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In July, we saw temperatures hit a record-breaking 40°c in some parts of the UK. Climate change is having visible effects, and if the world continues to warm, this kind of extreme heat could become commonplace.


While some Brits revelled in the sunshine of the heatwave, those of us living with arthritis may have found it more uncomfortable than enjoyable. But why is this? Can arthritis flare up in hot weather? It appears so.


Hot weather and arthritis


Many people report experiencing a change in their symptoms due to the weather – and this doesn’t just apply to hot weather, but cold and damp weather too. It is unknown why weather affects arthritis pain, but it could be linked to barometric pressure (the pressure caused by the weight of the air above us).


According to the Met Office, high pressure often brings fine, warm weather. However, it can lead to prolonged dry periods and, in severe situations, heat waves. Low pressure, on the other hand, can cause unsettled conditions, including heavy rain, flash floods and storms.


But how does this relate to arthritis pain? It is thought that changes in barometric pressure can alter how tendons, muscles, bones and scar tissues expand and contract, resulting in pain in the tissues that arthritis impacts.


One 2019 study funded by Versus Arthritis assessed how the weather affected more than 13,000 people in the UK with chronic pain conditions, including arthritis and fibromyalgia. It found that damp and windy days with lower pressure and higher humidity increased the chances of experiencing more pain than normal by around 20%.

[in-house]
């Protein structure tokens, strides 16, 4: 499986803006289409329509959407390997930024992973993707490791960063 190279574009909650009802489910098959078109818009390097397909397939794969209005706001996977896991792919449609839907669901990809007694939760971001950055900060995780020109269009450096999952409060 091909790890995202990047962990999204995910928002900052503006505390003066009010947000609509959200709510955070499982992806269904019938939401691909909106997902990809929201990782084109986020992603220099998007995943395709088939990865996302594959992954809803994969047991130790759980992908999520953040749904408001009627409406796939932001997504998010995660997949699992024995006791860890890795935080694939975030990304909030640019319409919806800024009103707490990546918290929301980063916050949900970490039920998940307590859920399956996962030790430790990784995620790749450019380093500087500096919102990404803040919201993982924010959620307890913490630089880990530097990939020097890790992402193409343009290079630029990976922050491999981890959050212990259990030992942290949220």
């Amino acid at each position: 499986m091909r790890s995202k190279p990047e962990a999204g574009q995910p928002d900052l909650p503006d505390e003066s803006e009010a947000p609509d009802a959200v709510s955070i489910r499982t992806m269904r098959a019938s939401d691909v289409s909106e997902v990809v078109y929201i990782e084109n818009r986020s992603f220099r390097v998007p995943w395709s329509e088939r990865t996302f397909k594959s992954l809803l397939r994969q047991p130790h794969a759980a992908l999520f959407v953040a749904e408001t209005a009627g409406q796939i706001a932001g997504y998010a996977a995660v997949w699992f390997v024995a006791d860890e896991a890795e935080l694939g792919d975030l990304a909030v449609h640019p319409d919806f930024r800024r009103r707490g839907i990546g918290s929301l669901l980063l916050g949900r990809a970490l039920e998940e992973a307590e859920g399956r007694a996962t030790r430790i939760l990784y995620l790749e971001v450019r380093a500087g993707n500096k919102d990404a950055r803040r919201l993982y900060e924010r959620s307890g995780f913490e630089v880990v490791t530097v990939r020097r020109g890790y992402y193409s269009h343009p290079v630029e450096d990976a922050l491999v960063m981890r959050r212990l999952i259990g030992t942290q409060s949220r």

The results of another study from 2014, which looked specifically at older people with osteoarthritis, revealed that, among the 496 weather-sensitive participants, 39.2% were sensitive to damp/rainy weather conditions, 30.2% to cold weather and 4.6% to hot weather.


Other factors and theories


On a very hot day or a cold, rainy day, you are less likely to be physically active. This decreased activity can worsen arthritis symptoms. Mood is also believed to have an impact on arthritis pain, and extreme weather can alter our state of mind, making us feel anxious, stressed or depressed. You may also find that in the summer, you are dehydrated and experiencing disturbed sleep due to the heat – both of these things can lead to increased joint pain.


Tips for staying cool in the summer heat


The key to keeping weather-sensitive arthritis pain at bay on a hot summer’s day is to stay cool. If you’re struggling, here are some helpful tips and tricks…










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Why not give our trial pack a go? It contains 3 big and 6 small patches at a discounted rate so you can figure out which works best for you.


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